Inconsistency also plagued the characters. Jodie Whittaker’s Doctor was at her best when had her character headfirst so she can protect others and she had some weighty concerns like what happened to Gallifrey. However, at other times Whittaker seemed like she was told to be quirky and she even said her character was ‘socially awkward’ instead of acting that way. At times, The Doctor did have a disregard for non-human life which goes against the philosophy of the character.

Yaz as a companion improved a lot in this season. In Series 11 it felt like she was just tagging along with The Doctor, Ryan, and Graham. She had a lot more to do in this season, like evacuating civilians or going into a spaceship. “Can You Hear Me?” was a great character episode because it shows what drove Yaz. However, Yaz’s extra characterization came at the expense of Ryan and Graham. This was due to Ryan and Graham arcs have already been concluded: Ryan and Graham have overcome their grief and Ryan accepted Graham as his family. Graham still had the occasional moment because he feared his cancer can come back but Ryan felt the third wheel.

Series 12 did take advantage of the expanded Tardis group in some episodes. In “Spyfall” and “Praxeus” The Doctor was able to send her companions to other parts of the world to investigate something. But in “Fugitive of the Judoon” all three companions were sidelined from the main adventure.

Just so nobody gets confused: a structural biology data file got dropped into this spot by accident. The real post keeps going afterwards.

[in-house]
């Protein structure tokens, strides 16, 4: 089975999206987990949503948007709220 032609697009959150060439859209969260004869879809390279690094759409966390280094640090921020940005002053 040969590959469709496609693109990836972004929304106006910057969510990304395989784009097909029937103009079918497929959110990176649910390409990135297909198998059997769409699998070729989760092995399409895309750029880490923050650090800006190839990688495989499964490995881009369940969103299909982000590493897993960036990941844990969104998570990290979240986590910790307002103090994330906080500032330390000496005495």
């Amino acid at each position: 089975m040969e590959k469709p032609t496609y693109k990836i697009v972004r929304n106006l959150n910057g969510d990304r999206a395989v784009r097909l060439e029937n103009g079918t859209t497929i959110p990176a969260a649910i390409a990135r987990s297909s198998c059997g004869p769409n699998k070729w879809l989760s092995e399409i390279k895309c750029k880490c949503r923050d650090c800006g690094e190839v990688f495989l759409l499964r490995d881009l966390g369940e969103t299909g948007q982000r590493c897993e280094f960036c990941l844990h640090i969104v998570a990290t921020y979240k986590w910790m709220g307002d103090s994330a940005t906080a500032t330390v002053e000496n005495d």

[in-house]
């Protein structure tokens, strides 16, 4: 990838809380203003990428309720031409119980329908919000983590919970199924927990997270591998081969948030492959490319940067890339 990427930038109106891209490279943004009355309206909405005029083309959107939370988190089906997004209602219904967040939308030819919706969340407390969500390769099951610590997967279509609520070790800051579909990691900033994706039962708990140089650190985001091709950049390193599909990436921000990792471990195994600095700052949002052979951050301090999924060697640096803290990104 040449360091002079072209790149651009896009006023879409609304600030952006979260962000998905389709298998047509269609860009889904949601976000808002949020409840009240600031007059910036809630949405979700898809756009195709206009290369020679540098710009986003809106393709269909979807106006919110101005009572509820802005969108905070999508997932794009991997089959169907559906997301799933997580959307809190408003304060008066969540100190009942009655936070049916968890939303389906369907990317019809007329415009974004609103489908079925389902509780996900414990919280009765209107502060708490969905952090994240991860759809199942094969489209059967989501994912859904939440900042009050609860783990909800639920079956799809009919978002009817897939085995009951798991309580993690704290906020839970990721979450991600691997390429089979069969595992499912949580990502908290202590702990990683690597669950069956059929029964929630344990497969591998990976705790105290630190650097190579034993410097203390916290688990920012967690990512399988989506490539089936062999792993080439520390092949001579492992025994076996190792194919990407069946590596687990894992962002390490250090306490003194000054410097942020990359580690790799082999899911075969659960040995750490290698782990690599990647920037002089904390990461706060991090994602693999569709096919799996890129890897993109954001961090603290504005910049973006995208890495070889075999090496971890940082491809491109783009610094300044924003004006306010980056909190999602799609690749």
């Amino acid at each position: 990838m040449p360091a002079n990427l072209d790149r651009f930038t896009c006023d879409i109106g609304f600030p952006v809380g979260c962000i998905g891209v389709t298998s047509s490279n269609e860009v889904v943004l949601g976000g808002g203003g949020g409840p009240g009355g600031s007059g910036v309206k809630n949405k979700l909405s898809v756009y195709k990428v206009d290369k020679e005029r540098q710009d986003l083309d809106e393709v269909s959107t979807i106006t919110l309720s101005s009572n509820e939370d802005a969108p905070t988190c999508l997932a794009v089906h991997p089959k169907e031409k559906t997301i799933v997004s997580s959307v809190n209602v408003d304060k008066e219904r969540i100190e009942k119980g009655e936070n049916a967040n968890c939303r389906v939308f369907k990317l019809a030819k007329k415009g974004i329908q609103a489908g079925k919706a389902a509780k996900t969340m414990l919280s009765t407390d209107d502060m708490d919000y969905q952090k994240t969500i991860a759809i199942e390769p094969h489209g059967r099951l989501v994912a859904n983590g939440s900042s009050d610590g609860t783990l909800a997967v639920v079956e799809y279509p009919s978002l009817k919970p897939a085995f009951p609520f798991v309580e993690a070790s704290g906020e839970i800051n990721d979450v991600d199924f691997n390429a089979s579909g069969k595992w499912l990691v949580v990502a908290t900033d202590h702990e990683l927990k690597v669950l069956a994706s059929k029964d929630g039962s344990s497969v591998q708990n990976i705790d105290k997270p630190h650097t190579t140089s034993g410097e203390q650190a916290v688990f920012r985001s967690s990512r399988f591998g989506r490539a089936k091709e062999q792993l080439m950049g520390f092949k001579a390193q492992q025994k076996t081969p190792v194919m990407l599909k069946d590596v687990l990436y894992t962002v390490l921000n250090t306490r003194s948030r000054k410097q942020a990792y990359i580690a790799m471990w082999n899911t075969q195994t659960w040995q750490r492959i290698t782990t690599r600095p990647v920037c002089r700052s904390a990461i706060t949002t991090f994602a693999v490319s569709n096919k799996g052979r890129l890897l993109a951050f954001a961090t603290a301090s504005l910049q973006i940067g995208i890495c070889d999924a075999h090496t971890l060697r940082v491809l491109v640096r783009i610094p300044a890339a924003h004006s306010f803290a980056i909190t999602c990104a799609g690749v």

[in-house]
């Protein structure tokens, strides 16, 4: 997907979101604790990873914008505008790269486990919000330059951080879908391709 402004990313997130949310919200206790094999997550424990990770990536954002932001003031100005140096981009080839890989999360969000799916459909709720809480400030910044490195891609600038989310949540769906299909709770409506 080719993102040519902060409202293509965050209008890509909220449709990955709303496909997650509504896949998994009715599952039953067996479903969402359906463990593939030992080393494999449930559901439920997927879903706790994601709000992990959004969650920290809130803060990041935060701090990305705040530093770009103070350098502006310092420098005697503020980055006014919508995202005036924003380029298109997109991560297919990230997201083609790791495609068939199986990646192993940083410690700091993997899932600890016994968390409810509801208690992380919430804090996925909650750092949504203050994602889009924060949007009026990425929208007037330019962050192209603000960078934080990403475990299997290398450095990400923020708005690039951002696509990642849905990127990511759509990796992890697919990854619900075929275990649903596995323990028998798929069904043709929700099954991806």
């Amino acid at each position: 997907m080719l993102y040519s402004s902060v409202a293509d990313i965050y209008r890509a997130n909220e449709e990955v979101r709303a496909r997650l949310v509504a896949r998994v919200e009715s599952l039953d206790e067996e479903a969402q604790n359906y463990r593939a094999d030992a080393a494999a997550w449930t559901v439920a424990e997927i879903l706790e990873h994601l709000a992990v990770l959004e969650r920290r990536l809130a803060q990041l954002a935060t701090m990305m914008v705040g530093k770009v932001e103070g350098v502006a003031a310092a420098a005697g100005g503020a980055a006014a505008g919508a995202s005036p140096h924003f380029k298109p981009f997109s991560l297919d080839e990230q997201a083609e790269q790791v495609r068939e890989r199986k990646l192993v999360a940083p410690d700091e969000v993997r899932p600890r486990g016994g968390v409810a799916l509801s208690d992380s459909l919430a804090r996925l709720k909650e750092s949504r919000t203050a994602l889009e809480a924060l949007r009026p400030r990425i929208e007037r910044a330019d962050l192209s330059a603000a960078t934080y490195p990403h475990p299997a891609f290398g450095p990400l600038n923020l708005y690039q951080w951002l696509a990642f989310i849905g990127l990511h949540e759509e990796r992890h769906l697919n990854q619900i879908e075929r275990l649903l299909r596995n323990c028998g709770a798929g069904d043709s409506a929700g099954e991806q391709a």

This series does continue one of the better parts of Series 11, the high production values. There were lots of location shooting with South Africa and Tenerife being used as well as locations in England like Gloucester Cathedral and the West Usk Lighthouse. There was also excellent CGI for the show, especially spaceships.

Series 12 did learn from the mistakes of Series 11, episodes that will last in the mind. The season had some of the best historical episodes of the modern era, had high stakes, and attempts at characterization. But the season finale will annoy fans.

Kieran Freemantle
Kieran Freemantle
I am a film critic/writer based in the UK, writing for Entertainment Fuse, Rock n Reel Reviews, UK Film Review and Meniscus Sunrise. I have worked on film shoots. I support West Ham and Bath Rugby. Follow me on Twitter @FreemantleUK.
For better and for worst the twelfth season of Doctor Who was memorable. DOCTOR WHO SERIES 12 | TV Review